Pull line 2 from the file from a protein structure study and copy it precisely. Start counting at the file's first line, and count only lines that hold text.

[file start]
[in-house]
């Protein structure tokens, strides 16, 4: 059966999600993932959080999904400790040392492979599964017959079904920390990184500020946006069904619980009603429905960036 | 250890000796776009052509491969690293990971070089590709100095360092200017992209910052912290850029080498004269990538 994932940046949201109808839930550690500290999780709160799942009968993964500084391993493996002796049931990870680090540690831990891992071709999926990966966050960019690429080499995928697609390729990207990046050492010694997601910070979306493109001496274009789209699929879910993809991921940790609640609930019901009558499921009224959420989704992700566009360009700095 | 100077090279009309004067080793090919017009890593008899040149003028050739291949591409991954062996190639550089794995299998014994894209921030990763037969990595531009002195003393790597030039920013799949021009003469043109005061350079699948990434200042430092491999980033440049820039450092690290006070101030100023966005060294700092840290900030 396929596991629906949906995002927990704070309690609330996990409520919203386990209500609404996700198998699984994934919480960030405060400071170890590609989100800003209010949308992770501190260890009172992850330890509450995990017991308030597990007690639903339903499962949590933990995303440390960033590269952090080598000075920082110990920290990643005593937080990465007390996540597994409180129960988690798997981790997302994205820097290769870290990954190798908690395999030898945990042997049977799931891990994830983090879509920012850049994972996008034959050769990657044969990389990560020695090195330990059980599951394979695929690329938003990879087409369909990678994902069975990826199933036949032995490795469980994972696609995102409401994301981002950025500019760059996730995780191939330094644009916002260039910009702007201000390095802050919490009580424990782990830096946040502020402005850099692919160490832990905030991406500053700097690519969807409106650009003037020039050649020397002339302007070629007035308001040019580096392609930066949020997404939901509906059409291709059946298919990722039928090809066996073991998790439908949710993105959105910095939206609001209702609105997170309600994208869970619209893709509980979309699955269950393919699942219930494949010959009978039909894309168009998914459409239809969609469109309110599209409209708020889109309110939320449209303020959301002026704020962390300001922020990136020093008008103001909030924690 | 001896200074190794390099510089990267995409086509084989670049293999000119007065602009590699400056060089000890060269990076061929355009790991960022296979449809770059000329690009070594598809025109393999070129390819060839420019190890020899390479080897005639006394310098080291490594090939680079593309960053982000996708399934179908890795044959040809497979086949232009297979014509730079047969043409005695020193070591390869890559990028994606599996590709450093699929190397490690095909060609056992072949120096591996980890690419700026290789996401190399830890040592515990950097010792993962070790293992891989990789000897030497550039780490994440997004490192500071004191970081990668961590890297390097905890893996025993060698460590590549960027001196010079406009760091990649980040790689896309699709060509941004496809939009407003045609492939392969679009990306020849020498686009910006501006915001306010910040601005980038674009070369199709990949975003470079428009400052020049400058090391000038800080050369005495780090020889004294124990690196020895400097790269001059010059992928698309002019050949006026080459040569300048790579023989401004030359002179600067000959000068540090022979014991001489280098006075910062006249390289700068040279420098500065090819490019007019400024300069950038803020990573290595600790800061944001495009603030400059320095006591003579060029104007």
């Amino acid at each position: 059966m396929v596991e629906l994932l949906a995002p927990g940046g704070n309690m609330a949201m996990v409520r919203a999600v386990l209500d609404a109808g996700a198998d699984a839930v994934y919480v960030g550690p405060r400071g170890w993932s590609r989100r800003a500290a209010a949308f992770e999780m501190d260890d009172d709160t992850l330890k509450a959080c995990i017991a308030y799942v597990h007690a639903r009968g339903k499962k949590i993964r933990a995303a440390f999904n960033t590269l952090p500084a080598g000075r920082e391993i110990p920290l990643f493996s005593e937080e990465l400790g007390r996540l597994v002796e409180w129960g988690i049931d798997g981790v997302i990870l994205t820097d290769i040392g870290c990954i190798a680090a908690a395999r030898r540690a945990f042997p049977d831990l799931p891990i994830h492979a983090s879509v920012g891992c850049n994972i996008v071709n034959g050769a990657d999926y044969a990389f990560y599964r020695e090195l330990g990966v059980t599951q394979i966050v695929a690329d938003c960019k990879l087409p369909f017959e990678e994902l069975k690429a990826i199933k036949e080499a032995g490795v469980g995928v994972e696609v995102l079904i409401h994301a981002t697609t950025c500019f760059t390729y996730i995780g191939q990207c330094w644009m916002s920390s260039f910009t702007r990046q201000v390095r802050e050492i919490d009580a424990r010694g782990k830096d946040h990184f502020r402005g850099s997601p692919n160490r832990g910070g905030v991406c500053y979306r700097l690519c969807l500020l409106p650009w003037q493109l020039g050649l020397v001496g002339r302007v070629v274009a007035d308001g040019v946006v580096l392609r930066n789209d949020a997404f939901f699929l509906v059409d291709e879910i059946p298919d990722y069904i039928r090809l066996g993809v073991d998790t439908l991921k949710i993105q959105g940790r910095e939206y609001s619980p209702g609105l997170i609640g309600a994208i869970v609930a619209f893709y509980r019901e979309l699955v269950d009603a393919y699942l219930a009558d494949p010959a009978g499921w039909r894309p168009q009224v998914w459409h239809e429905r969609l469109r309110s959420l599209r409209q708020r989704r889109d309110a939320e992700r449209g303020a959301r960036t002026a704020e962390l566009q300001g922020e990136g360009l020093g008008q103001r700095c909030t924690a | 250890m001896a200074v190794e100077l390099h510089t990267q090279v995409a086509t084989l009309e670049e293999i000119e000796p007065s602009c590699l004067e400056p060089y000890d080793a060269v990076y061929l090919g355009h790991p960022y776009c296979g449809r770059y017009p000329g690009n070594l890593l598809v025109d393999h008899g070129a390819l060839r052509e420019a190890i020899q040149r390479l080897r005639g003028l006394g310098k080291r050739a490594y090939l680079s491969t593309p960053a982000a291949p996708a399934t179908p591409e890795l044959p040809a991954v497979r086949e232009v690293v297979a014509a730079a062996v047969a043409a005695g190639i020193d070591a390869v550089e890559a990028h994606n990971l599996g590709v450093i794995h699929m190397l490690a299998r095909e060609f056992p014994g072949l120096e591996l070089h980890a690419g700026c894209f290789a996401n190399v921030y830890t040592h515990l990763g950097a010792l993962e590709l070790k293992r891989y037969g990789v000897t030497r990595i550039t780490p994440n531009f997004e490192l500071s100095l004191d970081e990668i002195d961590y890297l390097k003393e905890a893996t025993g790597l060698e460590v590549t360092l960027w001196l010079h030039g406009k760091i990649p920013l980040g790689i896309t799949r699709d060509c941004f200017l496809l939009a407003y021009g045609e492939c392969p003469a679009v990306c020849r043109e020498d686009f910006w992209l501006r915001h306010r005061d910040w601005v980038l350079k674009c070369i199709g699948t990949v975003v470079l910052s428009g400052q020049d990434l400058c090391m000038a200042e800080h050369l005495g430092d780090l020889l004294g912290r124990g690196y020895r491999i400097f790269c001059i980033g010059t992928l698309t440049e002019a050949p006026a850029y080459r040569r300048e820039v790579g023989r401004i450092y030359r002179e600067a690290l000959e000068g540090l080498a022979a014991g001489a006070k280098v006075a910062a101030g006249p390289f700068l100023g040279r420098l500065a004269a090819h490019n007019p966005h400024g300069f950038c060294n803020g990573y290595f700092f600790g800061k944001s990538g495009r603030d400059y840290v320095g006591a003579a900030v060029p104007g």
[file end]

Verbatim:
């Protein structure tokens, strides 16, 4: 059966999600993932959080999904400790040392492979599964017959079904920390990184500020946006069904619980009603429905960036 | 250890000796776009052509491969690293990971070089590709100095360092200017992209910052912290850029080498004269990538 994932940046949201109808839930550690500290999780709160799942009968993964500084391993493996002796049931990870680090540690831990891992071709999926990966966050960019690429080499995928697609390729990207990046050492010694997601910070979306493109001496274009789209699929879910993809991921940790609640609930019901009558499921009224959420989704992700566009360009700095 | 100077090279009309004067080793090919017009890593008899040149003028050739291949591409991954062996190639550089794995299998014994894209921030990763037969990595531009002195003393790597030039920013799949021009003469043109005061350079699948990434200042430092491999980033440049820039450092690290006070101030100023966005060294700092840290900030 396929596991629906949906995002927990704070309690609330996990409520919203386990209500609404996700198998699984994934919480960030405060400071170890590609989100800003209010949308992770501190260890009172992850330890509450995990017991308030597990007690639903339903499962949590933990995303440390960033590269952090080598000075920082110990920290990643005593937080990465007390996540597994409180129960988690798997981790997302994205820097290769870290990954190798908690395999030898945990042997049977799931891990994830983090879509920012850049994972996008034959050769990657044969990389990560020695090195330990059980599951394979695929690329938003990879087409369909990678994902069975990826199933036949032995490795469980994972696609995102409401994301981002950025500019760059996730995780191939330094644009916002260039910009702007201000390095802050919490009580424990782990830096946040502020402005850099692919160490832990905030991406500053700097690519969807409106650009003037020039050649020397002339302007070629007035308001040019580096392609930066949020997404939901509906059409291709059946298919990722039928090809066996073991998790439908949710993105959105910095939206609001209702609105997170309600994208869970619209893709509980979309699955269950393919699942219930494949010959009978039909894309168009998914459409239809969609469109309110599209409209708020889109309110939320449209303020959301002026704020962390300001922020990136020093008008103001909030924690 | 001896200074190794390099510089990267995409086509084989670049293999000119007065602009590699400056060089000890060269990076061929355009790991960022296979449809770059000329690009070594598809025109393999070129390819060839420019190890020899390479080897005639006394310098080291490594090939680079593309960053982000996708399934179908890795044959040809497979086949232009297979014509730079047969043409005695020193070591390869890559990028994606599996590709450093699929190397490690095909060609056992072949120096591996980890690419700026290789996401190399830890040592515990950097010792993962070790293992891989990789000897030497550039780490994440997004490192500071004191970081990668961590890297390097905890893996025993060698460590590549960027001196010079406009760091990649980040790689896309699709060509941004496809939009407003045609492939392969679009990306020849020498686009910006501006915001306010910040601005980038674009070369199709990949975003470079428009400052020049400058090391000038800080050369005495780090020889004294124990690196020895400097790269001059010059992928698309002019050949006026080459040569300048790579023989401004030359002179600067000959000068540090022979014991001489280098006075910062006249390289700068040279420098500065090819490019007019400024300069950038803020990573290595600790800061944001495009603030400059320095006591003579060029104007």